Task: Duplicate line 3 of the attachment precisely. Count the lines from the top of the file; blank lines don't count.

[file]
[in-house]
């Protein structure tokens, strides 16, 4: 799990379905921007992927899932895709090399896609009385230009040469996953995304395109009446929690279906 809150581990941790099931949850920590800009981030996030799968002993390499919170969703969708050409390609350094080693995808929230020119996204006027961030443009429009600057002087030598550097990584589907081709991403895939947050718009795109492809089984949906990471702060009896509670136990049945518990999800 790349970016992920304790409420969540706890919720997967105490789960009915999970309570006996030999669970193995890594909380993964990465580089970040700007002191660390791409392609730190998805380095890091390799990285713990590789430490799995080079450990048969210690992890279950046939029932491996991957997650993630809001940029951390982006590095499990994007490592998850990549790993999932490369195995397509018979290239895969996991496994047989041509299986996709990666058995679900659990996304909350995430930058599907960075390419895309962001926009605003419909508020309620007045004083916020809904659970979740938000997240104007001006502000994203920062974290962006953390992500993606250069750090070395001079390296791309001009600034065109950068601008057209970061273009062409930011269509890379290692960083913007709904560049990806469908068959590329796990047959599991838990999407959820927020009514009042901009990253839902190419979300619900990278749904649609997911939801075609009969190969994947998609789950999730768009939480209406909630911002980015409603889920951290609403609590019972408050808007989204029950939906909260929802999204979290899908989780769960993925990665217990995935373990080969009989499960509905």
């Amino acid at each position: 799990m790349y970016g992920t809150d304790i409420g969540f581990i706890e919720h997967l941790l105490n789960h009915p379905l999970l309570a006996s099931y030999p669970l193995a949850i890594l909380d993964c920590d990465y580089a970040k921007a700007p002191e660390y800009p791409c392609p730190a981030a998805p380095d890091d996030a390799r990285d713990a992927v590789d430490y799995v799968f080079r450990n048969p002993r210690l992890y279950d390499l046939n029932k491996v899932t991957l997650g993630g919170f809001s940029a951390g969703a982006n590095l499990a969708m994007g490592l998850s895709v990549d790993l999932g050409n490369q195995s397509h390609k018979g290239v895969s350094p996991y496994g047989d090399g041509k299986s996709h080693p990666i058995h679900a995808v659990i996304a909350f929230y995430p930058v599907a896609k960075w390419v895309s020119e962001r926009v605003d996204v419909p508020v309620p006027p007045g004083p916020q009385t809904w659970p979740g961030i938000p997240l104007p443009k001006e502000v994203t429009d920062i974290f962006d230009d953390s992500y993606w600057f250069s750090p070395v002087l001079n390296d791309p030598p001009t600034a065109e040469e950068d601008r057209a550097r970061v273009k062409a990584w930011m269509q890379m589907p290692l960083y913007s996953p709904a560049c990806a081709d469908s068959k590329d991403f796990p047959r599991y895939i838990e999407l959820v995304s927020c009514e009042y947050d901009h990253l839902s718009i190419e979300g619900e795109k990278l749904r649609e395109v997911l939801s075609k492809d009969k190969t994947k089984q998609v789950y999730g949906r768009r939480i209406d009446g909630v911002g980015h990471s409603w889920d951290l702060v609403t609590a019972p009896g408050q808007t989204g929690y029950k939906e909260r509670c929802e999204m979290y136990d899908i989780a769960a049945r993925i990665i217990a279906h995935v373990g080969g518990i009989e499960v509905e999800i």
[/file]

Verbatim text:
């Amino acid at each position: 799990m790349y970016g992920t809150d304790i409420g969540f581990i706890e919720h997967l941790l105490n789960h009915p379905l999970l309570a006996s099931y030999p669970l193995a949850i890594l909380d993964c920590d990465y580089a970040k921007a700007p002191e660390y800009p791409c392609p730190a981030a998805p380095d890091d996030a390799r990285d713990a992927v590789d430490y799995v799968f080079r450990n048969p002993r210690l992890y279950d390499l046939n029932k491996v899932t991957l997650g993630g919170f809001s940029a951390g969703a982006n590095l499990a969708m994007g490592l998850s895709v990549d790993l999932g050409n490369q195995s397509h390609k018979g290239v895969s350094p996991y496994g047989d090399g041509k299986s996709h080693p990666i058995h679900a995808v659990i996304a909350f929230y995430p930058v599907a896609k960075w390419v895309s020119e962001r926009v605003d996204v419909p508020v309620p006027p007045g004083p916020q009385t809904w659970p979740g961030i938000p997240l104007p443009k001006e502000v994203t429009d920062i974290f962006d230009d953390s992500y993606w600057f250069s750090p070395v002087l001079n390296d791309p030598p001009t600034a065109e040469e950068d601008r057209a550097r970061v273009k062409a990584w930011m269509q890379m589907p290692l960083y913007s996953p709904a560049c990806a081709d469908s068959k590329d991403f796990p047959r599991y895939i838990e999407l959820v995304s927020c009514e009042y947050d901009h990253l839902s718009i190419e979300g619900e795109k990278l749904r649609e395109v997911l939801s075609k492809d009969k190969t994947k089984q998609v789950y999730g949906r768009r939480i209406d009446g909630v911002g980015h990471s409603w889920d951290l702060v609403t609590a019972p009896g408050q808007t989204g929690y029950k939906e909260r509670c929802e999204m979290y136990d899908i989780a769960a049945r993925i990665i217990a279906h995935v373990g080969g518990i009989e499960v509905e999800i």